• Dr Vitaliy Kurlin – Vitaliy is a Computer Scientist at the Materials Innovation Factory in Liverpool, where he facilitates the collaboration between Chemists and Computer Scientists. He was awarded the Marie Curie International Incoming Fellowship (2005-2007) and the EPSRC grant “Persistent Topological Structures in Noisy Images” (2011-2013). In 2014-2016 he has gained industrial experience through Knowledge Transfer Secondments in the Computer Vision group at Microsoft Research, Cambridge, UK. From 2018 he leads the Liverpool team on a £2.8M EPSRC 5-year grant “Application-Driven Topological Data Analysis” (with Oxford and Swansea). His research group includes one postdoc and five PhD students working on applications of topology and geometry to Materials Science, Computer Vision and Climate.
  • Dr Angeles Pulido – Angeles is a Research and Application Scientist at the Crystallographic Data Centre (CCDC) the Cambridge CDC, she is part of the Pfizer Design Centre within the Materials Science team who apply computational techniques to study organic molecular crystals relevant to pharmaceutical industry, with especial interest in crystal structure prediction, materials stability and polymorphism. Angeles’ main research interest is in silico modelling of solids and the use of computational techniques to provide an atomistic view and a better understanding of thermodynamic, kinetic and spectroscopic features of crystalline organic and inorganic materials.

Keynote Abstracts

  • Theoretical Studies of CO and CO2 Hydrogenation to Methanol and Conversion of Methanol to Olefins – Professor Felix Studt: The catalytic conversion of CO2 to fuels and chemicals is experiencing renewed interest and growth as it is seen as one of the cornerstone reactions in a future sustainable energy scenario. Methanol, which can also be produced from CO2, is also an important chemical building block as it can be converted to olefins, hydrocarbon and gasoline. Theoretical studies of the processes at the catalytic surfaces help to understand how these catalyst function on the atomic-scale. Here insight gained on the active site of methanol synthesis[1] as well as the selectivity for CO and CO2 hydrogenation[2] is used for the computational screening of new CO2 hydrogenation catalysts.[3] We also investigated the conversion of methanol to olefins in zeolite catalysts using a combination of ab initio/density functional theory and microkinetic/reactor modeling.[4,5] In addition we will show how theory can help establishing trends across different acid sites and various frameworks,[6-8] a finding that might serve as a guidance for the discovery of improved catalysts for the production of fuels and chemicals from methanol.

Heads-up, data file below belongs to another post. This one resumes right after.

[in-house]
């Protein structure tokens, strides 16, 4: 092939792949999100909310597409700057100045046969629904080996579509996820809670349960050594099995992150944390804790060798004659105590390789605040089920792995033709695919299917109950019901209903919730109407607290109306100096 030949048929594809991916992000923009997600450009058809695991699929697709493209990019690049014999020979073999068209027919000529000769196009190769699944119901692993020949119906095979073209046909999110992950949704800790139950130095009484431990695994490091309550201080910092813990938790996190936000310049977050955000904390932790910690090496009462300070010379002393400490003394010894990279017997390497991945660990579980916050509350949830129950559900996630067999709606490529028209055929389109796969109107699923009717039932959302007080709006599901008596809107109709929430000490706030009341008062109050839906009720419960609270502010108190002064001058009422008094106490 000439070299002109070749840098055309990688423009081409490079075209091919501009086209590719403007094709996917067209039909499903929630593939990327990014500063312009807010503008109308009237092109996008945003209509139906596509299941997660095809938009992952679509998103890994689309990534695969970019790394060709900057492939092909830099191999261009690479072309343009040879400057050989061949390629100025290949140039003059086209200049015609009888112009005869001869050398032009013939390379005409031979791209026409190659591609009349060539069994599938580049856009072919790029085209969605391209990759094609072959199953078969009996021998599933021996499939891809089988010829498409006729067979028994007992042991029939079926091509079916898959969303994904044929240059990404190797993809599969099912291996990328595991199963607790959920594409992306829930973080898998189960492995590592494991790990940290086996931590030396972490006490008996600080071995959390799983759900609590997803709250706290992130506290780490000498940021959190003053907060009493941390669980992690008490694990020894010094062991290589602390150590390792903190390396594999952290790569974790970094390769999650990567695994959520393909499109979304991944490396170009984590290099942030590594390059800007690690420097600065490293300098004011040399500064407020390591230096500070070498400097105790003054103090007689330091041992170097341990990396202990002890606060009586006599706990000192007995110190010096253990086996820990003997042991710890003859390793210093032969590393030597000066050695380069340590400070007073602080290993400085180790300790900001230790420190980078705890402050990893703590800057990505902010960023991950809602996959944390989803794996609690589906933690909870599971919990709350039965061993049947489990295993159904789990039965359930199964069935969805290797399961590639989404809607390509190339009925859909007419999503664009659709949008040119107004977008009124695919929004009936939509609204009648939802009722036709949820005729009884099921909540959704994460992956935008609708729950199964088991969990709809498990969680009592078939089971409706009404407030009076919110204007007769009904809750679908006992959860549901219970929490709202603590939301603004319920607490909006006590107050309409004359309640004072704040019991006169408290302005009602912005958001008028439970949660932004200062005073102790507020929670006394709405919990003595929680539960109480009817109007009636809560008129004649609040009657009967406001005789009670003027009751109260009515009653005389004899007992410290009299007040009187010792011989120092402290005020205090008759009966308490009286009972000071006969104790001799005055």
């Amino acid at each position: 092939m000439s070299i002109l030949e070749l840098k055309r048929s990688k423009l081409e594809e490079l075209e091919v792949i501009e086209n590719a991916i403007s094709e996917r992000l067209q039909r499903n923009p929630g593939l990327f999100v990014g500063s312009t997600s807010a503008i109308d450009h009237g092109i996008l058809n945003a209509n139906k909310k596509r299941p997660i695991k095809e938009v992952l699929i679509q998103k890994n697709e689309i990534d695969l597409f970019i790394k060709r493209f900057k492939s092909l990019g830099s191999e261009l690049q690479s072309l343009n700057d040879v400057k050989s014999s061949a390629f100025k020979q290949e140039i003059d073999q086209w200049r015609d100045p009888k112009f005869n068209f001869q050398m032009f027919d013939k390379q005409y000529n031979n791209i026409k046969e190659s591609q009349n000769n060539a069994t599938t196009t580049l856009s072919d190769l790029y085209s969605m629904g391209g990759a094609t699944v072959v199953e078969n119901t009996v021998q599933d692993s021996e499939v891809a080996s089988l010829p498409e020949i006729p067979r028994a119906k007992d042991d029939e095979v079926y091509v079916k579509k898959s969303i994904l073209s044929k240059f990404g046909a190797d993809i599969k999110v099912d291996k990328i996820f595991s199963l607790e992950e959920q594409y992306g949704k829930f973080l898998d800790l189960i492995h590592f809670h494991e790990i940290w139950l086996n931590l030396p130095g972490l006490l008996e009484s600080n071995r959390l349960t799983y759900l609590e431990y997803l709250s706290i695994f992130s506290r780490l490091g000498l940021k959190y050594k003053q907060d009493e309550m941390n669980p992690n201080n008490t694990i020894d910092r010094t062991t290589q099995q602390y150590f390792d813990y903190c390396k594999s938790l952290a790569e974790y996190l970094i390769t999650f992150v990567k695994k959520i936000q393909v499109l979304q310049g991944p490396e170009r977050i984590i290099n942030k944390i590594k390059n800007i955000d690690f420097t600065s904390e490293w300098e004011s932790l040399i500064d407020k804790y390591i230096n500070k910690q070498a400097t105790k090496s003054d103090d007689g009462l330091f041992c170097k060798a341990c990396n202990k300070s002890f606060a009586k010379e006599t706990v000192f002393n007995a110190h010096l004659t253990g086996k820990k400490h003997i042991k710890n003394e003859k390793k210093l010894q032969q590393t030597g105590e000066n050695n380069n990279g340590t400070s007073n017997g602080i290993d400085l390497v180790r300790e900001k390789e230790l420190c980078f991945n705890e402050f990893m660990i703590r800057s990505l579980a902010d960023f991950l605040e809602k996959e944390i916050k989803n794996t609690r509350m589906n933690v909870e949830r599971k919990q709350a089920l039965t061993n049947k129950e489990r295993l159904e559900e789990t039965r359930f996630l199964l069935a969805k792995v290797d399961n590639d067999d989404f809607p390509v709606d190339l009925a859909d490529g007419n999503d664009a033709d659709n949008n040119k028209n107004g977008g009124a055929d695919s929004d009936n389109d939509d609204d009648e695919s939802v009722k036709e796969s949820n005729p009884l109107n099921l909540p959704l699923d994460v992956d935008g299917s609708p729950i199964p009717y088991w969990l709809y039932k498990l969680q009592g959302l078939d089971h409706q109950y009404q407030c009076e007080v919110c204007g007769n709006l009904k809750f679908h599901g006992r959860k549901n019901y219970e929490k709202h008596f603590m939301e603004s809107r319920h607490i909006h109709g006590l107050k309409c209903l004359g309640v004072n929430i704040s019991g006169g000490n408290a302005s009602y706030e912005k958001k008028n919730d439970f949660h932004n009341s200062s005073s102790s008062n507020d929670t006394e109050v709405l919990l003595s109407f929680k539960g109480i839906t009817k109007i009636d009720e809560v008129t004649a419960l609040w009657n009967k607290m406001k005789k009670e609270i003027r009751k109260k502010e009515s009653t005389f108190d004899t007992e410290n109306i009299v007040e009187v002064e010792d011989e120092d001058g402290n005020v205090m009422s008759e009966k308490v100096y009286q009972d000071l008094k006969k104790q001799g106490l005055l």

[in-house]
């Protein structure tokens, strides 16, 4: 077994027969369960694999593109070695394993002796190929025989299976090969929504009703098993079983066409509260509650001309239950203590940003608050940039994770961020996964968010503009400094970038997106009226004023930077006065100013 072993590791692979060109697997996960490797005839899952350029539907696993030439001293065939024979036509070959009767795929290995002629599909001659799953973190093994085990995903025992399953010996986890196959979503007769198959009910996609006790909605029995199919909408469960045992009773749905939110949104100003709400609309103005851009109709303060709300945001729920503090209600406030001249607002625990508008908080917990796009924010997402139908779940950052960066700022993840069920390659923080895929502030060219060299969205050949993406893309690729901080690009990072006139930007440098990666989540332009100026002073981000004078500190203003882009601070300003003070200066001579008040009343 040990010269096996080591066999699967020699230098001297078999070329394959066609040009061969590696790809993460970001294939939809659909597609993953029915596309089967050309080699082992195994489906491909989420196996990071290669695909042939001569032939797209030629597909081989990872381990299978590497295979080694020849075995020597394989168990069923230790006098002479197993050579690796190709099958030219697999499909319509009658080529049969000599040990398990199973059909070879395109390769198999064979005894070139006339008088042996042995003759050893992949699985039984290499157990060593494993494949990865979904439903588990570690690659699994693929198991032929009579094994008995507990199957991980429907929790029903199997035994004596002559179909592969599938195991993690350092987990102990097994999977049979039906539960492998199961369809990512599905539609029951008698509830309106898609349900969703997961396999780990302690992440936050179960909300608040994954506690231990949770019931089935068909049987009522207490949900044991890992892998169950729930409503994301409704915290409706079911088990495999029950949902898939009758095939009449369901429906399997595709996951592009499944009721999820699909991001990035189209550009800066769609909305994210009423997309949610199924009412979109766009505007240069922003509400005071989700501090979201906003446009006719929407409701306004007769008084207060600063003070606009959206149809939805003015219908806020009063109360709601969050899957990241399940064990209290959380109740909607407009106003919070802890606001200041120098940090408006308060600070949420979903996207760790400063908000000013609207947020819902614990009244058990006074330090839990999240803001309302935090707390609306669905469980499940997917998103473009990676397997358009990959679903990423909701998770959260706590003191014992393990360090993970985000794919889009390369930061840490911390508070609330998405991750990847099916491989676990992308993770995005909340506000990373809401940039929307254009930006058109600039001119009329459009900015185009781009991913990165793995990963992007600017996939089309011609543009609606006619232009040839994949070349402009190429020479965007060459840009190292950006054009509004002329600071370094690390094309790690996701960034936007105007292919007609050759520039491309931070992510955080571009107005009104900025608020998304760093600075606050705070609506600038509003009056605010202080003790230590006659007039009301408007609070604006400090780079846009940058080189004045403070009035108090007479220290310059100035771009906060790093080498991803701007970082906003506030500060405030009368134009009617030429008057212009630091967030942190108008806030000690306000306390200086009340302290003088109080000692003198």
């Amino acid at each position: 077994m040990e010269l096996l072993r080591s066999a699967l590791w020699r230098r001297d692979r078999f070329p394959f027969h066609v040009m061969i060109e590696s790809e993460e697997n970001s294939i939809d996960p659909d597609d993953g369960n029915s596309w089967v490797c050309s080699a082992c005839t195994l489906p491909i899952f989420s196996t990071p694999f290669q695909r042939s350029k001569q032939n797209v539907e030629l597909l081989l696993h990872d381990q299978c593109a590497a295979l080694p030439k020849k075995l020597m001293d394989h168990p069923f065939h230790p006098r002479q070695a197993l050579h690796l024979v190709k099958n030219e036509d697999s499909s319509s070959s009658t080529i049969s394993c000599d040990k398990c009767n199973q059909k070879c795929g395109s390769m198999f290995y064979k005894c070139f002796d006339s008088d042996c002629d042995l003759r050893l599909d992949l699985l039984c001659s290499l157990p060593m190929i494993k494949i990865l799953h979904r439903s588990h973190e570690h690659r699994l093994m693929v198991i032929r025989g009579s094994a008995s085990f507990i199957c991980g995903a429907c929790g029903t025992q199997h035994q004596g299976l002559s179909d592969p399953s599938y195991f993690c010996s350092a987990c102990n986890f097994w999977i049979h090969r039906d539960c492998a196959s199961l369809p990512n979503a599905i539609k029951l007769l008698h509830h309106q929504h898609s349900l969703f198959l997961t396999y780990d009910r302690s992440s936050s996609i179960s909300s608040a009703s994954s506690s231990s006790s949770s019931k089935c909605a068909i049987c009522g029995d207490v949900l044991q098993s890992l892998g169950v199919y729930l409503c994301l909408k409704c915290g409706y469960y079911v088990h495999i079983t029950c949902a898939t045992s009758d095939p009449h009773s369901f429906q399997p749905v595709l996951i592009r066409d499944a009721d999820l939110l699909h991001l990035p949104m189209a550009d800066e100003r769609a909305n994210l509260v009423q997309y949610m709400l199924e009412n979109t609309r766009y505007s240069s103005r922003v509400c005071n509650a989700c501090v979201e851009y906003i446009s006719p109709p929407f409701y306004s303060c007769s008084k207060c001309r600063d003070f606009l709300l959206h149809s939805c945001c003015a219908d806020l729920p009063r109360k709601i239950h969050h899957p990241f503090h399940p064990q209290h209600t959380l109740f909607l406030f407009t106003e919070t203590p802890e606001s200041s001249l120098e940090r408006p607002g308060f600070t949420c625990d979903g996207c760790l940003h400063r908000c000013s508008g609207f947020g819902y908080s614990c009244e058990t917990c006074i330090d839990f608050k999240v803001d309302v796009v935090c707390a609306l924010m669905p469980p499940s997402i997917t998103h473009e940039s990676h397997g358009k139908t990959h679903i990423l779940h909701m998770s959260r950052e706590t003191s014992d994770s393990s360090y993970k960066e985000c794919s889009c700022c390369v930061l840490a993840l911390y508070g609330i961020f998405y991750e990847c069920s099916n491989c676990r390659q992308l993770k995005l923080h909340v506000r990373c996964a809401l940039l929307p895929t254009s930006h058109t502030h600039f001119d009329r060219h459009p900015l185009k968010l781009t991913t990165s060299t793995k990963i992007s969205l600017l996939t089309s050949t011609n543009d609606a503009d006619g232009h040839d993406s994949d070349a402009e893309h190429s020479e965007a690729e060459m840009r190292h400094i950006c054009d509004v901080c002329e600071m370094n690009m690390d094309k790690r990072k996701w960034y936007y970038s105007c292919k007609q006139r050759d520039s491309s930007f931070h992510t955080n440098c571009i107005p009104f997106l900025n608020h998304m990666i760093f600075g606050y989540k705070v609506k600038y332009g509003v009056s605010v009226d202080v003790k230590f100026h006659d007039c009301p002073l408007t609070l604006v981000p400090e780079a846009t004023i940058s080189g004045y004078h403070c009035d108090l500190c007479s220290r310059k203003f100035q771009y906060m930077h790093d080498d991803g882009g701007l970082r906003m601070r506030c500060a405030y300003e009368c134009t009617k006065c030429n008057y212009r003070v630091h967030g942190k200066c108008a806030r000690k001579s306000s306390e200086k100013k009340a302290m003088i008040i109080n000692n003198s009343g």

• LAISER: Putting the AI in Laser – Dr Ben Mills: Advances in lasers now allow the laser-based processing of almost any material. Innovation in this field is now becoming heavily focussed on making existing processing techniques more precise and efficient. A research area of particular current importance is therefore the development of real-time monitoring and feedback systems for laser machining, via visual inspection of the sample during machining. Convolutional neural networks (CNNs) offer the capability for image processing without the need for understanding the underlying physical processes, and hence offer an ideal solution for the monitoring of laser machining, which itself is not fully understood. In this talk, the application of CNNs for real-time monitoring and process control for laser machining will be discussed, along with the capability of CNNs for predicting the outcome of laser machining before the experiment occurs. In addition, an application of combining laser light with CNNs for real-time sensing of pollution particulates will be demonstrated.